“Alone we can do so little. Together we can do so much.” Helen Keller
It’s my last day in New Zealand, and I’m finally getting around to taking photos of my friends here. Last night, I had a going away party and long after everyone had left I realized I didn’t take any photos. I have far too few photos of the wonderful people I have met here. Spending the last few months discussing pedagogical best practices with educators from New Zealand and the United States has been a dream. In less than twelve hours, I will be at the airport, boarding a plane to come home. It’s bittersweet.
While here, I completed a small inquiry project titled Wraparound Programs in Schools: Creating Inclusive Environments and Fostering Post-secondary Success New Zealand. This project illuminated New Zealand students’ experiences of school-based wraparound services, with a focus on their perspectives of how receiving these services has affected the development of key life competencies/ non-cognitive skills. These are necessary skills for post-secondary school life, so they give an indication of how well these students might be able to function independently, as successful adults. The objectives were to learn about the nature of wraparound services offered in New Zealand secondary schools as experienced by students, and to identify the impact of wraparound services on the student’s behavior and involvement in their communities.
Special educators in this field often find this work to be particularly challenging and exhausting, which leads to the one of the highest turnover rates in the educational arena. Special education teacher retention is so important; we need good, experienced teachers to stay in special education. I remember when I first started teaching, I would come home so overwhelmed. I did not feel equipped to solve the problems I was faced with, nor did I know how to ask for help. Even after 10 years of teaching, I still struggle with this. I pride myself on being a dedicated teacher, which I often conflate it with being able to do it all myself. Children, now more than ever, are entering the classroom with complex behavior needs often stemming from trauma. A team based wraparound approach can help special educators in this field navigate the compounded needs of the child and can counterbalance feelings of isolation within the field. Special education is inherently a team based approach, but it seems to often be reduced to the case manager (whether that is teacher, social worker, or SLP) being accountable for it all. It is exhausting, unsustainable, and its not in the best interest of children or the educators servicing them.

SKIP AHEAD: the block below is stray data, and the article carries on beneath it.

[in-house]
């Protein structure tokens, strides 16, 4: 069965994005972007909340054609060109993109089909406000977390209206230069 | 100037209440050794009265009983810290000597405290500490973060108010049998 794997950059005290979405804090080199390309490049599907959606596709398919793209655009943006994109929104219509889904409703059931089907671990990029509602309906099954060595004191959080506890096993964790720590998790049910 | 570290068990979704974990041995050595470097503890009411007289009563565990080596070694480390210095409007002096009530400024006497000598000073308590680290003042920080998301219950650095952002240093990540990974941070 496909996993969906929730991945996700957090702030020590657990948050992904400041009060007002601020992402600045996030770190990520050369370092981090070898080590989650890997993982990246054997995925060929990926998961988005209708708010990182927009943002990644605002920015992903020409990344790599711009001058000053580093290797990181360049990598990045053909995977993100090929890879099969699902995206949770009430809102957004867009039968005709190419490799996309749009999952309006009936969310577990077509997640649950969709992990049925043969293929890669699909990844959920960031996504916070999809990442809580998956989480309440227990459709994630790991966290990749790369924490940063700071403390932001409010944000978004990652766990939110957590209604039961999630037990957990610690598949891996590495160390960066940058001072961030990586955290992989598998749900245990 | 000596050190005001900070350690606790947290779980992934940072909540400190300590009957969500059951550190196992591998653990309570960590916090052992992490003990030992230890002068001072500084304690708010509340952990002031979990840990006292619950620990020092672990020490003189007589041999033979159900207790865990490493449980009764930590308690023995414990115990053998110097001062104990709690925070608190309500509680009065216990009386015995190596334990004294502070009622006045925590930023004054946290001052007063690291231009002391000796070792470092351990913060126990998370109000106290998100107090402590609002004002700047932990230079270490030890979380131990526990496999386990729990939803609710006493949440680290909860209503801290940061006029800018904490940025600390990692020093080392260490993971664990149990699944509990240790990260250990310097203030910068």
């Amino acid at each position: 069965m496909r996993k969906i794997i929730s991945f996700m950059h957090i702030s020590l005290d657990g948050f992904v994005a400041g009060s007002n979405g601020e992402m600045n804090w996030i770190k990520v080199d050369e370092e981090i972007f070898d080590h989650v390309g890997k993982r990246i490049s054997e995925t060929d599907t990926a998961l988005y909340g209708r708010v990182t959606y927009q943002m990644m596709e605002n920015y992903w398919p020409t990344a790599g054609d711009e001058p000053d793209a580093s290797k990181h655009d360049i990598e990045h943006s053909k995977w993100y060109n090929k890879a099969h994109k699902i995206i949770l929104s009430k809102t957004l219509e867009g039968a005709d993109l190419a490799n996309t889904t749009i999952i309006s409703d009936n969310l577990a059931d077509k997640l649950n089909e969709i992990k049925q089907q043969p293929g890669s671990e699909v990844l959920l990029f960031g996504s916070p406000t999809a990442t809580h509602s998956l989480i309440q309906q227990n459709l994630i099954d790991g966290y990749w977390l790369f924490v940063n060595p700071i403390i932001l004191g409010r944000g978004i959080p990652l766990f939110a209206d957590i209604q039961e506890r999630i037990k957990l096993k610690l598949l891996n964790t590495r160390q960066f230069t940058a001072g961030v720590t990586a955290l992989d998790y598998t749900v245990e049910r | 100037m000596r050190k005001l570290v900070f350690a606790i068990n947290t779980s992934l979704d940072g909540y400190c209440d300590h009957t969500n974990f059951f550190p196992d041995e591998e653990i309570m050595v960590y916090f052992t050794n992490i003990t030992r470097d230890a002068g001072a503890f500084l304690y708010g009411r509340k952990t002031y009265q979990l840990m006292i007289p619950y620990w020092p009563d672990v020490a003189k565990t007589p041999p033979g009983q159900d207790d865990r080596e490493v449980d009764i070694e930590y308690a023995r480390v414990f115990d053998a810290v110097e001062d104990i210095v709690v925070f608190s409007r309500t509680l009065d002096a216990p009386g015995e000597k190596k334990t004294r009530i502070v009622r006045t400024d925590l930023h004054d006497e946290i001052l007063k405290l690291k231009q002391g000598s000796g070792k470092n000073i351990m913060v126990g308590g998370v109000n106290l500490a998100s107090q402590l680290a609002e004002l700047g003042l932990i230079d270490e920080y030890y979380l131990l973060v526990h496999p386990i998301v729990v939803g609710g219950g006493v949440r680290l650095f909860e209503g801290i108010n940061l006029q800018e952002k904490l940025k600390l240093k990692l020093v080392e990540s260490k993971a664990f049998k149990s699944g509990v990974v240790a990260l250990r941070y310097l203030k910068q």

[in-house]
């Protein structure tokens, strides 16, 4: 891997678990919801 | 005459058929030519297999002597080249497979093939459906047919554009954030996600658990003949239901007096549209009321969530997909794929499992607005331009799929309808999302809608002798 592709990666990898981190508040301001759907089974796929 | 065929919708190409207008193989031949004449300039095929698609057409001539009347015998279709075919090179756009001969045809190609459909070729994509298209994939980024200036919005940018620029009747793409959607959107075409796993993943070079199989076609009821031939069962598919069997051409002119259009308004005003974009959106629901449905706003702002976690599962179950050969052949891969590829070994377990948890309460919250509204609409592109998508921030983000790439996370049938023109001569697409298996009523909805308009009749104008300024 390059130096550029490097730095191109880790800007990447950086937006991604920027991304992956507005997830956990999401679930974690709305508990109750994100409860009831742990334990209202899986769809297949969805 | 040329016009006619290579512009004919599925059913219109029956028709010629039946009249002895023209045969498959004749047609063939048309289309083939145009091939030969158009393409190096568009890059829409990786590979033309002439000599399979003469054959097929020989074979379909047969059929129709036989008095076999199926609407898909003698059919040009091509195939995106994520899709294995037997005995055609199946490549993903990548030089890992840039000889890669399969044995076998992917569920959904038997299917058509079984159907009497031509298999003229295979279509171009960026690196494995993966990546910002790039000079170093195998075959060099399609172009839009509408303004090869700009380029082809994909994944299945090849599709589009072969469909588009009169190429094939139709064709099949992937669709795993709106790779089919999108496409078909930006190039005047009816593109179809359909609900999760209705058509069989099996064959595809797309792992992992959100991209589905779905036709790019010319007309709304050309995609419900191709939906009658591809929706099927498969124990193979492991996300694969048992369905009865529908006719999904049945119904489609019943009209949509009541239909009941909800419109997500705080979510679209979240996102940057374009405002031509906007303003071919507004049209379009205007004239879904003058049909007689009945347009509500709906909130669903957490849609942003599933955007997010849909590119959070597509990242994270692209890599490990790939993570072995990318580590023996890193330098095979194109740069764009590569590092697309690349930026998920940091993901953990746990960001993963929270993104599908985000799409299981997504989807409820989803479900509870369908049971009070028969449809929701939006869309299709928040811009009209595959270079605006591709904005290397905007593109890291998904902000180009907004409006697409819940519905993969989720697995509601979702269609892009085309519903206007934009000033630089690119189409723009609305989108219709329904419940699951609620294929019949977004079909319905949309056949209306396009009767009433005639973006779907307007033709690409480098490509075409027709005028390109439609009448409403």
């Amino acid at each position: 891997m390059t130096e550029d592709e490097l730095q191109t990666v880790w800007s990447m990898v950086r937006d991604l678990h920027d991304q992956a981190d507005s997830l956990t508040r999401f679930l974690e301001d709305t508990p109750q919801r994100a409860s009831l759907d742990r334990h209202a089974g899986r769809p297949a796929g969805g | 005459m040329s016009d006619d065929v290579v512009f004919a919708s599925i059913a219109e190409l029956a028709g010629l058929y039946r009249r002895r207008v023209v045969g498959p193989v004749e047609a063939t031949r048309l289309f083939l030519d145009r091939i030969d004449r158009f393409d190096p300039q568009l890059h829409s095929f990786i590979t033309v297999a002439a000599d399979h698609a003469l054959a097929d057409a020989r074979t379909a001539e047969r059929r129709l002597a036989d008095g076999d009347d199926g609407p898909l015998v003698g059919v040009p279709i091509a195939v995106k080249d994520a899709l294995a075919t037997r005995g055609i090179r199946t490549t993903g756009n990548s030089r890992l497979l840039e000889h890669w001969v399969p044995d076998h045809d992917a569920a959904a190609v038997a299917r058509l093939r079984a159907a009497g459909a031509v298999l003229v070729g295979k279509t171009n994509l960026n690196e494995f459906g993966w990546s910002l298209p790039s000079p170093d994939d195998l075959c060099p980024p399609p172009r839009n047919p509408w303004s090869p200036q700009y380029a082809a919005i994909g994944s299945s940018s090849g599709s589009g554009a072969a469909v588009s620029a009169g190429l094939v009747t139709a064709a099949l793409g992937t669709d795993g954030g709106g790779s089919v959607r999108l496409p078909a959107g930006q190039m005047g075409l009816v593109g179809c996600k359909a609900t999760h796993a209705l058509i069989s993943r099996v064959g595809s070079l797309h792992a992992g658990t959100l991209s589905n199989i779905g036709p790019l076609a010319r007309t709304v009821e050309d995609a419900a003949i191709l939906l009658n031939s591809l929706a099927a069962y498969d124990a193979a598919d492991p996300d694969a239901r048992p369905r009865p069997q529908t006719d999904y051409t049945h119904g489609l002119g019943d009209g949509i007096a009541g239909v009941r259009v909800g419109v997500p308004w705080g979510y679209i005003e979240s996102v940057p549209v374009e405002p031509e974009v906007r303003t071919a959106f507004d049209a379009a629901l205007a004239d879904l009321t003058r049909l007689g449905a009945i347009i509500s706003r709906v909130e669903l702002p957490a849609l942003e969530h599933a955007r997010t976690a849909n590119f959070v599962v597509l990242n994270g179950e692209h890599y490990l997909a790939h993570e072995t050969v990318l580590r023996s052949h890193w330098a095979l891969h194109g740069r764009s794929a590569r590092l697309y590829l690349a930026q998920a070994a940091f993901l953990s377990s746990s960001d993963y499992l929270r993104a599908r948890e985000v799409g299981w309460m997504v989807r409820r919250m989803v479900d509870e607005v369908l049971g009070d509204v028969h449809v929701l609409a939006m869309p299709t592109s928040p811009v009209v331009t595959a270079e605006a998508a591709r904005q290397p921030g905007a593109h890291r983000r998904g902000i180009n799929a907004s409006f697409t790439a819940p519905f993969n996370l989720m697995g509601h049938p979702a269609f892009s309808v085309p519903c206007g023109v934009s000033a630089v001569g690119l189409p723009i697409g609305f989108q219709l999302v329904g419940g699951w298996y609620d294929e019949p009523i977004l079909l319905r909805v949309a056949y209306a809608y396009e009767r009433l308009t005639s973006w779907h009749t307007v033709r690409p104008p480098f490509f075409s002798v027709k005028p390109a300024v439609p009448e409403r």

New Zealand has implemented a national wraparound service delivery model, Intensive Wraparound Services (IWS), for children with severe special education needs. IWS is primarily referred to as Te Kahu Toi, which is the Maori name for the program. New Zealand’s Intensive Wraparound Services research indicates that students enrolled in Intensive Wraparound Services improved their non-cognitive abilities. Intensive Wraparound Services have had a particularly strong impact on Maori youth. New Zealand’s wraparound model has been an effective means of engaging children with severe emotional and behavioral disorders.
There is a strong emphasis on whanau/ family and community in New Zealand’s k-12 education, which supports the development of wraparound programs in schools. Community Engagement in New Zealand schools is integrated into the national curriculum, making a strong statement that family and community involvement should be prioritized in schools. Wraparound programs are able to capitalize on the principle and practice of community engagement within New Zealand schools and build upon those partnerships.
My research (specific findings are below) found that wraparound programs have a positive impact for youth with severe behavioral challenges, as self reported by students and as reported by coordinators of the programs. Every student reported success within the program. Students in all of the education settings self-reported improvements in the areas of managing self and participating and contributing. The students interviewed indicated that positive relationships had the biggest impact on their success at school. Positive relationships with adults in the school promote pro-social behavior and support the development of non-cognitive skills. Based on student and wraparound coordinator interviews, successful wraparound programs will have the following:
- Positive relationships with caring adults
- Allow for student voice
- Incorporate natural supports that student can access in their own communities
- Restorative practices
I work at a day treatment center that offers many of these things; sharing about staff and programs at Beacon Day Treatment with educators in New Zealand has made me incredibly proud. I am constantly learning from my colleagues at Beacon and inspired by their innovative ideas. Even though my school offers many of these things to varying degrees, my project here has made me reflect on how to incorporate them more into my practice. I look forward to returning to work and using what I have learned here.